Harold went to his bedroom on the same level with this study, thinking of the morning with an uncertainty that dipped on the side of hope. This sweet woman, for whom he felt a passion newer than any he had expected to feel, might possibly make some hard things more bearable — if she loved him. If not — well, he had acted so that he could defy any one to say he was not a gentleman.
Esther went up-stairs to her bedroom, thinking that she should not sleep that night. She set her light on a high stand, and did not touch her dress. What she desired to see with undisturbed clearness were things not present: the rest she needed was the rest of a final choice. It was difficult. On each side there was renunciation.
She drew up her blinds, liking to see the grey sky, where there were some veiled glimmerings of moonlight, and the lines of the for-ever running river, and the bending movement of the black trees. She wanted the largeness of the world to help her thought. This young creature, who trod lightly backward and forward, and leaned against the window-frame, and shook back her brown curls as she looked at something not visible, had lived hardly more than six months since she saw Felix Holt for the first time. But life is measured by the rapidity of change, the succession of influences that modify the being; and Esther had undergone something little short of an inward revolution. The revolutionary struggle, however, was not quite at an end.
There was something which she now felt profoundly to be the best thing that life could give her. But — if it was to be had at all — it was not to be had without paying a heavy price for it, such as we must pay for all that is greatly good. A supreme love, a motive that gives a sublime rhythm to a woman’s life, and exalts habit into partnership with the soul’s highest needs, is not to be had where and how she wills: to know that high initiation, she must often tread where it is hard to tread, and feel the chill air, and watch through darkness. It is not true that love makes all things easy: it makes us choose what is difficult. Esther’s previous life had brought her into close acquaintance with many negations, and with many positive ills too, not of the acutely painful, but of the distasteful sort. What if she chose the hardship, and had to bear it alone, with no strength to lean upon — no other better self to make a place for trust and joy? Her past experience saved her from illusions. She knew the dim life of the back street, the contact with sordid vulgarity, the lack of refinement for the senses, the summons to a daily task; and the gain that was to make that life of privation something on which she dreaded to turn her back, as if it were heaven — the presence and the love of Felix Holt — was only a quivering hope, not a certainty. It was not in her woman’s nature that the hope should not spring within her and make a strong impulse. She knew that he loved her: had he not said how a woman might help a man if she were worthy? and if she proved herself worthy? But still there was the dread that after all she might find herself on the stony road alone, and faint and be weary. Even with the fulfilment of her hope, she knew that she pledged herself to meet high demands.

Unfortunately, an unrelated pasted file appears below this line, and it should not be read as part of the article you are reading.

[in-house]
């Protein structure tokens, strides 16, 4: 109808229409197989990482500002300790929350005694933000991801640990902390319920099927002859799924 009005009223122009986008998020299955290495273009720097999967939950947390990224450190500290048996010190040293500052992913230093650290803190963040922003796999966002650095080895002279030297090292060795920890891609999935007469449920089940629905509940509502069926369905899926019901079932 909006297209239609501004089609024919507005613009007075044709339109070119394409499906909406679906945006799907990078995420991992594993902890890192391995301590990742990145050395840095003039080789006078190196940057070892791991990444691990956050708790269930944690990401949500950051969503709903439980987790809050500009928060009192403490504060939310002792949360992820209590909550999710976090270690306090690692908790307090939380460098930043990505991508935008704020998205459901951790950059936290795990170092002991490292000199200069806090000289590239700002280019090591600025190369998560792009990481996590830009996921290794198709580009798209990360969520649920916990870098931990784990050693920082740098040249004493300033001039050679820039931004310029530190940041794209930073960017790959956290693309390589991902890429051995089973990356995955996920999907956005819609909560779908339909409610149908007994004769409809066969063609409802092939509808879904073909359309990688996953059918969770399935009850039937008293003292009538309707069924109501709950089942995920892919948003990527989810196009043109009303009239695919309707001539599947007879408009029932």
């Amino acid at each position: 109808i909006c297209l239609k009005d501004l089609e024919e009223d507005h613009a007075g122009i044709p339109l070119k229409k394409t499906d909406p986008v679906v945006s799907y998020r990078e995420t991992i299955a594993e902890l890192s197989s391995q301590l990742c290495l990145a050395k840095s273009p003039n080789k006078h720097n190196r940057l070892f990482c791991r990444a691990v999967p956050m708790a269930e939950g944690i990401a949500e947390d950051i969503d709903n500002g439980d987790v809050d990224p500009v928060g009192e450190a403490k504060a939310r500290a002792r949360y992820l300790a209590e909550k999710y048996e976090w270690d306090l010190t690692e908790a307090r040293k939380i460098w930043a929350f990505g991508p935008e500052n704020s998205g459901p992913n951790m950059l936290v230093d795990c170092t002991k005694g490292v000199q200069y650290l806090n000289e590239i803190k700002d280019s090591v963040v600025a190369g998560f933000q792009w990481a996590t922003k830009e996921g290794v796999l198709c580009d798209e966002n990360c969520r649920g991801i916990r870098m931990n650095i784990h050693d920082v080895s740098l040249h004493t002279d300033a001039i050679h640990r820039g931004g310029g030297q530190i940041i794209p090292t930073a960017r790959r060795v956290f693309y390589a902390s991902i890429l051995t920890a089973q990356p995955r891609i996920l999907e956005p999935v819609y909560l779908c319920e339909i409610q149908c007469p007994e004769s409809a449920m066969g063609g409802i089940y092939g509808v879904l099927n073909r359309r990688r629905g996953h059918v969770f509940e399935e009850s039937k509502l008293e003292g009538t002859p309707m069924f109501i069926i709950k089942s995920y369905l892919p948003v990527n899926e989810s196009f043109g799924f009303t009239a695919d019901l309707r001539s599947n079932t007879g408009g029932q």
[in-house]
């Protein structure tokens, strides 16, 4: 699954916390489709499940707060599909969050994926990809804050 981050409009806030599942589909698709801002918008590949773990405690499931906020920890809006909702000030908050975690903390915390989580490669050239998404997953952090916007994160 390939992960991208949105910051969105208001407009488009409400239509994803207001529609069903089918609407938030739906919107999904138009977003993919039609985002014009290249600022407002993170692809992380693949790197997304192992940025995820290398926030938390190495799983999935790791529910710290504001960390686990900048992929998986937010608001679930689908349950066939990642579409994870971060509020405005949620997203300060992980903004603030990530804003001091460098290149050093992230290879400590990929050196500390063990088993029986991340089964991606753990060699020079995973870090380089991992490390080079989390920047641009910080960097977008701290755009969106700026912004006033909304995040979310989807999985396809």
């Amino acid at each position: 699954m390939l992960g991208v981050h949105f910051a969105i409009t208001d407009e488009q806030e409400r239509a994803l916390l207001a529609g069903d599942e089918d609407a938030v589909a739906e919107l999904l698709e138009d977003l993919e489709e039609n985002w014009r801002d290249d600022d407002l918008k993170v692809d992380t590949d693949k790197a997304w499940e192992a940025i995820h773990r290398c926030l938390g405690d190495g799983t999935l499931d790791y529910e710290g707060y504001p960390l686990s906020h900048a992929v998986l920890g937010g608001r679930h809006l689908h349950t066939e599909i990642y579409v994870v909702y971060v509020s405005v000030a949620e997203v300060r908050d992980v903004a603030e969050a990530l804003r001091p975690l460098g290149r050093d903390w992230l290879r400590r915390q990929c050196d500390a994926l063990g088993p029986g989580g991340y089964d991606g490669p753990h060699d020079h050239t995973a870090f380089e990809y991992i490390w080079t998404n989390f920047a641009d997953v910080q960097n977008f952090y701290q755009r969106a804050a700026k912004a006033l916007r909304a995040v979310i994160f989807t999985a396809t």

And on the other side there was a lot where everything seemed easy — but for the fatal absence of those feelings which, now she had once known them, it seemed nothing less than a fall and a degradation to do without. With a terrible prescience which a multitude of impressions during her stay at Transome Court had contributed to form, she saw herself in a silken bondage that arrested all motive, and was nothing better than a well-cushioned despair. To be restless amidst ease, to be languid among all appliances for pleasure, was a possibility that seemed to haunt the rooms of this house, and wander with her under the oaks and elms of the park. And Harold Transome’s love, no longer a hovering fancy with which she played, but become a serious fact, seemed to threaten her with a stifling oppression. The homage of a man may be delightful until he asks straight for love, by which a woman renders homage. Since she and Felix had kissed each other in the prison, she felt as if she had vowed herself away, as if memory lay on her lips like a seal of possession. Yet what had happened that very evening had strengthened her liking for Harold, and her care for all that regarded him: it had increased her repugnance to turning him out of anything he had expected to be his, or to snatching anything from him on the ground of an arbitrary claim. It had even made her dread, as a coming pain, the task of saying anything to him that was not a promise of the utmost comfort under this newly-disclosed trouble of his.
It was already near midnight, but with these thoughts succeeding and returning in her mind like scenes through which she was living, Esther had a more intense wakefulness than any she had known by day. All had been stillness hitherto, except the fitful wind outside. But her ears now caught a sound within — slight, but sudden. She moved near her door, and heard the sweep of something on the matting outside. It came closer, and paused. Then it began again, and seemed to sweep away from her. Then it approached, and paused as it had done before. Esther listened, wondering. The same thing happened again and again, till she could bear it no longer. She opened her door, and in the dim light of the corridor, where the glass above seemed to make a glimmering sky, she saw Mrs Transome’s tall figure pacing slowly, with her cheek upon her hand.
Last updated Monday, December 22, 2014 at 10:50